By: Meteorologist Paul Trambley
Updated: Jun 20th 2019

Professor Paul Thursday - The Fastest Ocean Current on Earth

Ocean currents are found all over the world. In the early days of exploration, sailors would notice these 'strange' currents that would propel them faster than the wind could do alone. For hundreds of years, it was known that these currents existed, but it wasn't until the 18th Century that some of them started to be mapped. One of the first ocean currents to be mapped was the Gulf Stream. The credit for this chart goes to Benjamin Franklin. His charting of the Gulf Stream was completed in 1775. Some could argue that this knowledge gave the French Navy a leg up on the British when they joined the American Revolution. Since then, it has fascinated scientists and mariners alike, due to its impressive characteristics. Let's look into what drives this powerful current and why it is so impactful.

Ocean currents can be thought of as invisible rivers that line the Earth's oceans. The main driver of these 'oceanic rivers' is the wind. Wind is not only responsible for creating waves, but also currents. Ocean currents are a direct result of persistent wind patterns that are found over the Earth's oceans. The existence of semi-permanent high and low pressure systems over the globe is what drives these consistent wind patterns. In the Atlantic Ocean, a semi-permanent high pressure system called the 'Bermuda High' or 'Azores High' is the main driver of the Gulf Stream. The center of this high pressure system oscillates between Bermuda and the Azores Islands throughout the year. As the surface winds rotate clockwise around this high, a southerly wind component stays persistent east of Florida up to the Mid-Atlantic coast.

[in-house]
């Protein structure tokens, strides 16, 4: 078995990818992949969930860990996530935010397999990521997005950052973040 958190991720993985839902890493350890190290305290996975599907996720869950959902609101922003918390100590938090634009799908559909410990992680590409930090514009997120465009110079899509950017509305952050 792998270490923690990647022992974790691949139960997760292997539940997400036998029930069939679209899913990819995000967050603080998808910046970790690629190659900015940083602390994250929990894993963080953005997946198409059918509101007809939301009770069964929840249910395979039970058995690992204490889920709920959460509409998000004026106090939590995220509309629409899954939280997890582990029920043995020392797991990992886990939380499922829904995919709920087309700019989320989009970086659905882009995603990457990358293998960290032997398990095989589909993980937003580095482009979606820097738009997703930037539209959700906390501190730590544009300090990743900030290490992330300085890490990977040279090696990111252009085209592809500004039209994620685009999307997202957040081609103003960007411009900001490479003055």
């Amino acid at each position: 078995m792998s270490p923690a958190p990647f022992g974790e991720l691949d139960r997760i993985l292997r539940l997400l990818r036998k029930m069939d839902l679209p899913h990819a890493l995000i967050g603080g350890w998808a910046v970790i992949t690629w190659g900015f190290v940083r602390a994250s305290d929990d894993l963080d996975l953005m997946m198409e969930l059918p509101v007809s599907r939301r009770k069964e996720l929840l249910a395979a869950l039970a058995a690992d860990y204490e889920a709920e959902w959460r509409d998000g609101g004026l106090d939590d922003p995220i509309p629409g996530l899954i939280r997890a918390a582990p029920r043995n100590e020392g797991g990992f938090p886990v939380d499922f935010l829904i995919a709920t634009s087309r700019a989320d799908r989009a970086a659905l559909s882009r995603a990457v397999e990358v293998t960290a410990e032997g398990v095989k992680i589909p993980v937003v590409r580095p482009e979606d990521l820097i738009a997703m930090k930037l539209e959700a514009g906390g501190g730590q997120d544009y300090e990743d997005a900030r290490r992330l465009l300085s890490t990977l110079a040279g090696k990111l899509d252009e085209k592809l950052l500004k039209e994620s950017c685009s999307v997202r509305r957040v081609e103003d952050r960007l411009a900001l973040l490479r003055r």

The Gulf Stream current has an average width of 93 miles and extends to depths around 4,000 feet. It meanders from the Florida coast up towards the Carolinas, before veering northeast over into the North Atlantic. The speed of the current has been measured to be over 5 mph during its path. This may not seem fast, but, for ocean currents, it is a beast. When you look at it as a stream flow, which measures the volume of water being transported every second, you get a number of 4 billion cubic feet per second. Compare this with the stream flow of the mighty Amazon which has a stream flow of around 7 million cubic feet per second.

Without the Gulf Stream, the climate of the Northern Hemisphere would be altered immensely. The massive northward distribution of warm waters from the Caribbean Sea has a major impact on the climate of Europe. It has been theorized that the average winter temperatures over the UK and western Europe would drop 10 degrees Fahrenheit without the warming effect of the Gulf Stream. 

Gulf Stream Bermuda High
This look at Oceanic Heat Content shows the Gulf Stream along the Eastern US
Atlantic Ocean Currents
A look at cold and warm ocean currents across the Atlantic Ocean. Image Courtesy: NOAA